“Everyone, soon or late, comes round by Rome”—Robert Browning
Chronic or recurrent abdominal pain (RAP) is one of the most common symptoms to prompt a referral to the pediatric gastroenterologist. Complete monographs, textbook chapters, and symposia (1–3) have focused on this challenging clinical entity. With all of this attention, have scientific inquiry and discussion moved the clinical practice forward?
In this issue of JPGN, Schurman et al report on the results of their 2006 survey of the North American Society for Pediatric Gastroenterology, Hepatology, and Nutrition (NASPGHAN) membership. The authors compare their latest findings to those of a similar survey they performed in 1992. Their article gives members of the pediatric gastrointestinal (GI) community an opportunity to look in the mirror and assess their current view of RAP including the etiology, evaluation, and management of this common symptom.
During the 15 years between the 2 surveys, a biopsychosocial model of RAP has emerged along with 2 broad etiologic categories: organic and functional. Although an organic etiology involves either a structural, metabolic, or inflammatory abnormality with consequent tissue damage, functional gastrointestinal disorders (FGIDs) do not. Such FGIDs have been the focus of the so-called Rome process. A major purpose of the Rome Committee has been to make it possible to diagnose FGIDs actively by using symptom-based diagnostic criteria rather than to leave these as diagnoses that are made after organic pathology is excluded (4).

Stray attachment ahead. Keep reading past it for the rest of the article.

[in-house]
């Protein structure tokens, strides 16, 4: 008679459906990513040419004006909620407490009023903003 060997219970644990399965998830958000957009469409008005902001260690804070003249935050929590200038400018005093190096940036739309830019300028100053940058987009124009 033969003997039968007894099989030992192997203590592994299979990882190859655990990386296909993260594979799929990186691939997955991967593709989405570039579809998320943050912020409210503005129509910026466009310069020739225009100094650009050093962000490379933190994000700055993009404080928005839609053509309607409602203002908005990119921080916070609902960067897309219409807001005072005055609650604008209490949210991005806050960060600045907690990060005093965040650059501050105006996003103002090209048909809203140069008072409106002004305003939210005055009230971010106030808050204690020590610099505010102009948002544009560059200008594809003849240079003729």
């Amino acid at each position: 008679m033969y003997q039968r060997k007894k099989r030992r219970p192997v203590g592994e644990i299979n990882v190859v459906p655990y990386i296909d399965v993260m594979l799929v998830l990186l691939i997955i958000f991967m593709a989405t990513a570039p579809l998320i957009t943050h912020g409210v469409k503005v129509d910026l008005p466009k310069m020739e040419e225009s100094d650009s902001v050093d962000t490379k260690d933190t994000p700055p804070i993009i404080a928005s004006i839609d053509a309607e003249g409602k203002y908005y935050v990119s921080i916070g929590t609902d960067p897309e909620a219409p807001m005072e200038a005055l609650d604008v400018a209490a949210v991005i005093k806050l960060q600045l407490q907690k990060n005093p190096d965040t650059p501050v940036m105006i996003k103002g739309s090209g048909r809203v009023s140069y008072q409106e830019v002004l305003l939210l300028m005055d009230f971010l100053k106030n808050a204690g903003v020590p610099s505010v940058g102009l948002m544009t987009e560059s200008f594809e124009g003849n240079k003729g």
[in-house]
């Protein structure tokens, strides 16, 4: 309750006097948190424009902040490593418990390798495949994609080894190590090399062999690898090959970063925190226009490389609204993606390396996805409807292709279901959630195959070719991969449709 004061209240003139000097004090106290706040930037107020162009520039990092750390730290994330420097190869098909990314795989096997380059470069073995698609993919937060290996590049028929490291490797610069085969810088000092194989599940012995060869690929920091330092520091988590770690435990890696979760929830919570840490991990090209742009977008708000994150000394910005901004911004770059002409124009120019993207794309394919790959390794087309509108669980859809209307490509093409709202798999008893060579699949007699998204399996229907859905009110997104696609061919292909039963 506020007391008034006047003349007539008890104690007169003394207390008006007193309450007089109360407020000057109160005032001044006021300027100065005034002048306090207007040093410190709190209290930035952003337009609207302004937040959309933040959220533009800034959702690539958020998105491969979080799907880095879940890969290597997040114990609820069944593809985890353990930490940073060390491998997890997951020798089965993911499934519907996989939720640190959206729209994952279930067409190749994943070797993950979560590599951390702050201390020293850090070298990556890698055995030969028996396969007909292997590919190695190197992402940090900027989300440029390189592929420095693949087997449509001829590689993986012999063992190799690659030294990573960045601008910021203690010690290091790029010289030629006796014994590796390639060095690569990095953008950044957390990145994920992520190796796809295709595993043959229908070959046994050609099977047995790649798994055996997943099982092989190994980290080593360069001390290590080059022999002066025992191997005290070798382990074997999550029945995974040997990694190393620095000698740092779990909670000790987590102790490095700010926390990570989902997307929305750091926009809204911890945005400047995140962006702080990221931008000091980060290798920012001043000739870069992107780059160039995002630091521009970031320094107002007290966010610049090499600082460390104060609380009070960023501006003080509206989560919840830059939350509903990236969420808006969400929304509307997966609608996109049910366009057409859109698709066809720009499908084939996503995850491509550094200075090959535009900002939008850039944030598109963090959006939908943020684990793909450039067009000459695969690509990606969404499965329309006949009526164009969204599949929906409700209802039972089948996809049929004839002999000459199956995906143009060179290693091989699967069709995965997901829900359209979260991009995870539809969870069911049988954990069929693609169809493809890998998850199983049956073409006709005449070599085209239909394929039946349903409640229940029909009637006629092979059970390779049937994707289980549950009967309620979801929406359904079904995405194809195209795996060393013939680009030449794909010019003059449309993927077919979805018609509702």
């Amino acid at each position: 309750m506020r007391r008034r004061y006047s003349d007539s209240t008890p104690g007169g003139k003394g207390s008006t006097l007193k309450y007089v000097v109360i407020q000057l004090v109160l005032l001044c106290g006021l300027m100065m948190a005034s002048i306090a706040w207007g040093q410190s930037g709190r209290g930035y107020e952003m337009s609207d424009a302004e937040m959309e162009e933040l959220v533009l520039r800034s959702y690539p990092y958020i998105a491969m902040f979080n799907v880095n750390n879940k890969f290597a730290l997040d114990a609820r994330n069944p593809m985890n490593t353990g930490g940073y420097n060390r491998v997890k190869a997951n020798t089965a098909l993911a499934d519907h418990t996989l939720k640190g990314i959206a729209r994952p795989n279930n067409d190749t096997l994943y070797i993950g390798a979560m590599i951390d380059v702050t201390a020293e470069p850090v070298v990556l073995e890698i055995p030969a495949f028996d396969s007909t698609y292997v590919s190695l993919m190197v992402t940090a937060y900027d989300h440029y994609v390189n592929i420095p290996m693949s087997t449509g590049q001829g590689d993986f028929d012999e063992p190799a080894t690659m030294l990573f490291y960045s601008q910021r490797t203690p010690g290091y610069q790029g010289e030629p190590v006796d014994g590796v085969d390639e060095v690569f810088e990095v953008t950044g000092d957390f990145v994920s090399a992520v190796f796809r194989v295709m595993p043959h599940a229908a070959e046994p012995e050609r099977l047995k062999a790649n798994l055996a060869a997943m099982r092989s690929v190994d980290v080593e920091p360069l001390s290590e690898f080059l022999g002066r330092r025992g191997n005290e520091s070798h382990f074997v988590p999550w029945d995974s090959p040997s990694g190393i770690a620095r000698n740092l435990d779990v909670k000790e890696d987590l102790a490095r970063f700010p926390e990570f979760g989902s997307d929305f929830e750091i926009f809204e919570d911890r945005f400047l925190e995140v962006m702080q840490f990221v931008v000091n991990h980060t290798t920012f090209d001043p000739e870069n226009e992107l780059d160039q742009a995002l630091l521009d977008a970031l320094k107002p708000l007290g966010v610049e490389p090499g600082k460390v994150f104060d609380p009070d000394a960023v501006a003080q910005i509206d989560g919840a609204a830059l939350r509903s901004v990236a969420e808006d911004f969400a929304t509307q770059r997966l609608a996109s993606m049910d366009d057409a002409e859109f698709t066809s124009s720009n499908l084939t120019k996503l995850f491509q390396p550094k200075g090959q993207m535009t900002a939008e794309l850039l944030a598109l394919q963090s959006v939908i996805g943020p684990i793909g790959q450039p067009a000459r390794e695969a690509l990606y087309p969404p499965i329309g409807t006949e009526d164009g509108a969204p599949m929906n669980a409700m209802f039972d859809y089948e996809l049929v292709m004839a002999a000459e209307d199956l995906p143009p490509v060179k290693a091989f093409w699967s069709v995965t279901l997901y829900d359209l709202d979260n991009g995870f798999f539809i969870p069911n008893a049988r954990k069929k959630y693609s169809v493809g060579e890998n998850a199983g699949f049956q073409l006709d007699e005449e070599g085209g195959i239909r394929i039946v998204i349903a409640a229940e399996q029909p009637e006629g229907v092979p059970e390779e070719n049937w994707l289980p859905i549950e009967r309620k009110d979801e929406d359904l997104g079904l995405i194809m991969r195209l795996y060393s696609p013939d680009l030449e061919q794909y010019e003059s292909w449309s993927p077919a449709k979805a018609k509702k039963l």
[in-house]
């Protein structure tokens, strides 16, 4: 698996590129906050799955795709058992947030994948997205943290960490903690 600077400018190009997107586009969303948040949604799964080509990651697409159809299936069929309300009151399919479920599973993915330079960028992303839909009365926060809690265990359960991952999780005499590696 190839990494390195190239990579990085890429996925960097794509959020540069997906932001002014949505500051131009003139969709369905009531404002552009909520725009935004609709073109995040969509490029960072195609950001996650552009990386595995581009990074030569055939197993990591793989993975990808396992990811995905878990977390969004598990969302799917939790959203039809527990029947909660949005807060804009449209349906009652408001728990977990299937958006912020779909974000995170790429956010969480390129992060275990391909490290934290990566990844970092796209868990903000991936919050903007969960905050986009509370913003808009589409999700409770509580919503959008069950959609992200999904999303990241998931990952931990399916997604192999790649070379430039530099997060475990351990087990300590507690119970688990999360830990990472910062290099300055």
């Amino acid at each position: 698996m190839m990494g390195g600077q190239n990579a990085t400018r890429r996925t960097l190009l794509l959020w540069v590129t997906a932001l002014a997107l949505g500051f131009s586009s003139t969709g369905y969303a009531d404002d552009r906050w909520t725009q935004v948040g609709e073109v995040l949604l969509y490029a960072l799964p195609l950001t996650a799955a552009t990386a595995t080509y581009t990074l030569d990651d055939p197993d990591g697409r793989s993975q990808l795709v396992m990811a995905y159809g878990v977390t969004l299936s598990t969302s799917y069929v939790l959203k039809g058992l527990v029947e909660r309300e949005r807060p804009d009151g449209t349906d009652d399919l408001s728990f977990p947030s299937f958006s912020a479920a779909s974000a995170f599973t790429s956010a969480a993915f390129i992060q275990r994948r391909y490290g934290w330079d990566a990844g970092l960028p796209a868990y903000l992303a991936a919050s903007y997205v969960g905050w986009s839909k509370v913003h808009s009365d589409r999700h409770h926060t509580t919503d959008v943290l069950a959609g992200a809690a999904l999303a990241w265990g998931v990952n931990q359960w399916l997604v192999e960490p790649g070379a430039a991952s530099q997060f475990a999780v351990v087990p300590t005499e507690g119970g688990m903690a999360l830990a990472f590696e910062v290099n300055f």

The first notable finding in Schurman et al is that few pediatric gastroenterologists use the Rome criteria on a daily basis. In fact, although 96% of the surveyed pediatric gastroenterologists were familiar with the Rome criteria, there was no solid consensus on the definition of a FGID. The term “functional” is “not real” but a concept “only in the patient's head” permeates the survey results. Should we be surprised?
Perhaps the term “functional” refers more to what one considers to be their function as a gastroenterologist rather than any profound description of their patient's condition. Clinical pediatric gastroenterology has emerged from its adolescence. The ability to perform endoscopy in even the smallest children is no longer a challenge. So much of the training of today's clinical pediatric gastroenterologist is designed to teach technical skills so that we are proficient at “doing all the tests” and being able to “see what is going on.” Consequently, at a fundamental level, our training and earliest professional development can lead us to look at patients with FGID as not true patients with GI—they do not have what we worked so hard to learn to see. Unfortunately, however, our instruments measure the wrong pathology. Although there is no good old-fashioned pus and blood into which we can sink our forceps, there are an ever-emerging number of reported pathologic findings in subjects with FGIDs including genetic predispositions (5,6), alterations in visceral sensation (7–9), increased intestinal permeability, and even histological inflammatory changes (10). As clinical gastroenterologists we lack the tools to routinely find many of these abnormalities in our patients. Perhaps a working analogy could be made if the cardiologists only had echocardiography without electrocardiogram. In such a setting, these well-trained physicians would probably conclude that their patients with syncope or palpitations were a bit histrionic and that it “all must be in their heads” because every test would show such patients to have structurally normal hearts.